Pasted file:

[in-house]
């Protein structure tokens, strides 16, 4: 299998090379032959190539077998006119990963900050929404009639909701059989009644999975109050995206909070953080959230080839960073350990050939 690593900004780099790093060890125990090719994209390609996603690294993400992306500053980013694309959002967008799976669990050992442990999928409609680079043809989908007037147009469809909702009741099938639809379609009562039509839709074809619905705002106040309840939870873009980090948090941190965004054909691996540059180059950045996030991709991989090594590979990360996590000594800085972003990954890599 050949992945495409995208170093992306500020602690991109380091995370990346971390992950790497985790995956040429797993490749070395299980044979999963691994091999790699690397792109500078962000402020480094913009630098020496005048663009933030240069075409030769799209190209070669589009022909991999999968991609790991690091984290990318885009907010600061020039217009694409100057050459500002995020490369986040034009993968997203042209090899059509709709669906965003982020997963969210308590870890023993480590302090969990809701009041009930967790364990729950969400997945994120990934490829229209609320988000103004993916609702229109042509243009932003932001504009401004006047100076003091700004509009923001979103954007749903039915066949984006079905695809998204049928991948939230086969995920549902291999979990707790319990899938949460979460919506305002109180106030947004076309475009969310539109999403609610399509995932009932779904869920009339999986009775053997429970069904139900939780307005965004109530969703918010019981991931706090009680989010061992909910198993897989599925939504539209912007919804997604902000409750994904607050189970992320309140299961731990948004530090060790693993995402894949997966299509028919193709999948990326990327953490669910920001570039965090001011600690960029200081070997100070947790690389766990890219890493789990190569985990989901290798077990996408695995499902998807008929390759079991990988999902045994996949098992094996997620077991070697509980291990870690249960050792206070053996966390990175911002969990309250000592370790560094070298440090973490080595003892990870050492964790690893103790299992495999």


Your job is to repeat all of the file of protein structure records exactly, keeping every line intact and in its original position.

[in-house]
């Protein structure tokens, strides 16, 4: 299998090379032959190539077998006119990963900050929404009639909701059989009644999975109050995206909070953080959230080839960073350990050939 690593900004780099790093060890125990090719994209390609996603690294993400992306500053980013694309959002967008799976669990050992442990999928409609680079043809989908007037147009469809909702009741099938639809379609009562039509839709074809619905705002106040309840939870873009980090948090941190965004054909691996540059180059950045996030991709991989090594590979990360996590000594800085972003990954890599 050949992945495409995208170093992306500020602690991109380091995370990346971390992950790497985790995956040429797993490749070395299980044979999963691994091999790699690397792109500078962000402020480094913009630098020496005048663009933030240069075409030769799209190209070669589009022909991999999968991609790991690091984290990318885009907010600061020039217009694409100057050459500002995020490369986040034009993968997203042209090899059509709709669906965003982020997963969210308590870890023993480590302090969990809701009041009930967790364990729950969400997945994120990934490829229209609320988000103004993916609702229109042509243009932003932001504009401004006047100076003091700004509009923001979103954007749903039915066949984006079905695809998204049928991948939230086969995920549902291999979990707790319990899938949460979460919506305002109180106030947004076309475009969310539109999403609610399509995932009932779904869920009339999986009775053997429970069904139900939780307005965004109530969703918010019981991931706090009680989010061992909910198993897989599925939504539209912007919804997604902000409750994904607050189970992320309140299961731990948004530090060790693993995402894949997966299509028919193709999948990326990327953490669910920001570039965090001011600690960029200081070997100070947790690389766990890219890493789990190569985990989901290798077990996408695995499902998807008929390759079991990988999902045994996949098992094996997620077991070697509980291990870690249960050792206070053996966390990175911002969990309250000592370790560094070298440090973490080595003892990870050492964790690893103790299992495999």